An ex-con with ties to the Russian mob and Aryan brotherhood yearns to escape his past life of violence but ultimately decides to undertake one last assignment to escape the Russian mob and earn his freedom.
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A pioneering mind transfer procedure offers a quadriplegic soldier the chance of a new life… but at a terrible cost. The corporal finds himself in another part of the science facility with no idea how he got there. These time jumps escalate out of control climaxing with a horrific realization…
A yellow cab is driving through the vibrant and colourful streets of Tehran. Very diverse passengers enter the taxi, each candidly expressing their views while being interviewed by the driver who is no one else but the director Jafar Panahi himself. His camera placed on the dashboard of his mobile film studio captures the spirit of Iranian society through this comedic and dramatic drive…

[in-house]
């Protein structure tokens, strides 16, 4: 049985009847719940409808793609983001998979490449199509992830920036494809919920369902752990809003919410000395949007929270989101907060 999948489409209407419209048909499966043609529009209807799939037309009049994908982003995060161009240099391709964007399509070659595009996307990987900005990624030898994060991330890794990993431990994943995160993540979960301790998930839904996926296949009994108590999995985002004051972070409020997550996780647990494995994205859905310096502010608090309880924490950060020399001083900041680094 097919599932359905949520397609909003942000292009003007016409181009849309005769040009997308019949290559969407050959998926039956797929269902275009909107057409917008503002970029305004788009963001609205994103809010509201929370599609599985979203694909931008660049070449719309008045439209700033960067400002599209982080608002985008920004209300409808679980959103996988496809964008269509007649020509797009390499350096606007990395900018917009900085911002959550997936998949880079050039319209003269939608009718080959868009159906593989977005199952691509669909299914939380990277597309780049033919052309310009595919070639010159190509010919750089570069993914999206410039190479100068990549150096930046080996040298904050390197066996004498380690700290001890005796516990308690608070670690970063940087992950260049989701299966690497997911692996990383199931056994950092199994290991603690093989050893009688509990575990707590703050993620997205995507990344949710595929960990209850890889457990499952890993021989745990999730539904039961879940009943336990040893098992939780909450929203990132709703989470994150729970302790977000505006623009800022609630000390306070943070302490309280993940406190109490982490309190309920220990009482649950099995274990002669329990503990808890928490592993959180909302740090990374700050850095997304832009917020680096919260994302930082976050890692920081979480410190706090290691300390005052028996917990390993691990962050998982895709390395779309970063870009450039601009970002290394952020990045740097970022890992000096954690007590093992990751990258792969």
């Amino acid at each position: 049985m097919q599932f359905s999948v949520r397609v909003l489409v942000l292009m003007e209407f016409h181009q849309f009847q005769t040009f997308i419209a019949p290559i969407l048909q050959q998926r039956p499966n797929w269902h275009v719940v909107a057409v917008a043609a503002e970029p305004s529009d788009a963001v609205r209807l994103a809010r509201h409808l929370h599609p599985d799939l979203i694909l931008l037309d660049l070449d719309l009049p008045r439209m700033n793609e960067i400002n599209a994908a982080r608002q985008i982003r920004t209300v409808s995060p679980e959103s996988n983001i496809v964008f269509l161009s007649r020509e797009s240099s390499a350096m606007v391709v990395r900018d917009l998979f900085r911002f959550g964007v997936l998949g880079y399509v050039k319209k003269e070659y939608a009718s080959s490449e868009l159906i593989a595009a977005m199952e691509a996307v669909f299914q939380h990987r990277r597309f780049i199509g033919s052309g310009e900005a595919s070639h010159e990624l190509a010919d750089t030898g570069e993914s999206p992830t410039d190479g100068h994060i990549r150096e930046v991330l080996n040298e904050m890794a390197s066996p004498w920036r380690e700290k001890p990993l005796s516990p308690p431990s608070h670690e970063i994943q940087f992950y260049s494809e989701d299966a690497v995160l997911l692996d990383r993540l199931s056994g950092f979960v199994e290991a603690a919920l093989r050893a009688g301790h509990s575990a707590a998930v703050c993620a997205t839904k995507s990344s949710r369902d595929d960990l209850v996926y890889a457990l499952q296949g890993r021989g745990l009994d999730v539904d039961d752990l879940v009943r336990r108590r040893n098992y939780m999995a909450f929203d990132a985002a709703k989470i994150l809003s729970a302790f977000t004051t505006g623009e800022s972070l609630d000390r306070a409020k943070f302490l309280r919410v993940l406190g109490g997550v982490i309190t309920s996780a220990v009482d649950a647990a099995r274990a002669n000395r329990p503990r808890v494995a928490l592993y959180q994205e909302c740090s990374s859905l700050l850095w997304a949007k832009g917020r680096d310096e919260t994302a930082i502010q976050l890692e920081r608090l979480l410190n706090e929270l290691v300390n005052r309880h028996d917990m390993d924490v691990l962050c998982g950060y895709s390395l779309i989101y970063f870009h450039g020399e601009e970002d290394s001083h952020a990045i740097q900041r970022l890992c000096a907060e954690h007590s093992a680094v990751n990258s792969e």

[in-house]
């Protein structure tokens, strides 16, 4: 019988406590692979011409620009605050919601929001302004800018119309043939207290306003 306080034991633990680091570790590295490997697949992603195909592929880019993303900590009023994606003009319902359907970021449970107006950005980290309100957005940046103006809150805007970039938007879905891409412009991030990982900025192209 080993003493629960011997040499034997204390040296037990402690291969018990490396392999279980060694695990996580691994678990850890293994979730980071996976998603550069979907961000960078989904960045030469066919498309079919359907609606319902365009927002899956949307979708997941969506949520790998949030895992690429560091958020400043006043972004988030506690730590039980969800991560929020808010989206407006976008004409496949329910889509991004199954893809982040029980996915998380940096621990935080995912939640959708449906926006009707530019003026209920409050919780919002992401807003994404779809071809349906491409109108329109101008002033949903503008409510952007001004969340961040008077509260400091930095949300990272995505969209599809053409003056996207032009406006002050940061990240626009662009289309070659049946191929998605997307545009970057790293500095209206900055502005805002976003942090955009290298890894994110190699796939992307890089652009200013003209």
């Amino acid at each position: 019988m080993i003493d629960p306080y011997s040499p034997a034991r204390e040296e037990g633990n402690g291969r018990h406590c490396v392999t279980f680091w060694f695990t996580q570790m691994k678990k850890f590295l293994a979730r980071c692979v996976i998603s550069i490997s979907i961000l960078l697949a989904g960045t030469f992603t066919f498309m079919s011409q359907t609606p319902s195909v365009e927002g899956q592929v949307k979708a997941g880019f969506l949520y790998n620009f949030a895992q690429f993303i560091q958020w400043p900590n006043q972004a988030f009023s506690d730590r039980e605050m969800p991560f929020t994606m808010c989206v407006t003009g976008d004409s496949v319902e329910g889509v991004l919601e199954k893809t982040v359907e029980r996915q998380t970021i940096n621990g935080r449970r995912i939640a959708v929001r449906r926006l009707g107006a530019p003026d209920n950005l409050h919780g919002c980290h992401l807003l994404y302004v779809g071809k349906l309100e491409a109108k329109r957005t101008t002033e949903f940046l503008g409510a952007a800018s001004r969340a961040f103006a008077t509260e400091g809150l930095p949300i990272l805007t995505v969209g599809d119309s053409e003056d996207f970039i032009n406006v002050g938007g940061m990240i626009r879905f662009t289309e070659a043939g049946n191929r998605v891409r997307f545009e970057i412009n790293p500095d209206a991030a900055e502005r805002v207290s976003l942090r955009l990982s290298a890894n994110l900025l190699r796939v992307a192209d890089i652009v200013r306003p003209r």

After troubled teen Katie is sentenced to house arrest, Katie falls for an attractive young man named John, who has just moved in next door. While their affair seems harmless at first, Katie becomes increasingly convinced there’s more than meets the eye with John.
The Philippines, 1972. Mysterious things are happening in a remote barrio. Wails are heard from the forest, cows are hacked to death, a man is found bleeding to death at the crossroad and houses are burned. Ferdinand E. Marcos announces Proclamation No. 1081 putting the entire country under Martial Law.
The Whales of August is a 1987 film based on a play by David Berry starring Bette Davis and Lillian Gish as elderly sisters. Also in the cast were Ann Sothern as one of their friends, and Vincent Price as a peripheral member of the former Russian aristocracy. The film was shot on location on Maine’s Cliff Island. The house still stands and is a popular subject of artists on the island. The film was directed by Lindsay Anderson, his final feature film, and the screenplay was adapted by David Berry from his own play.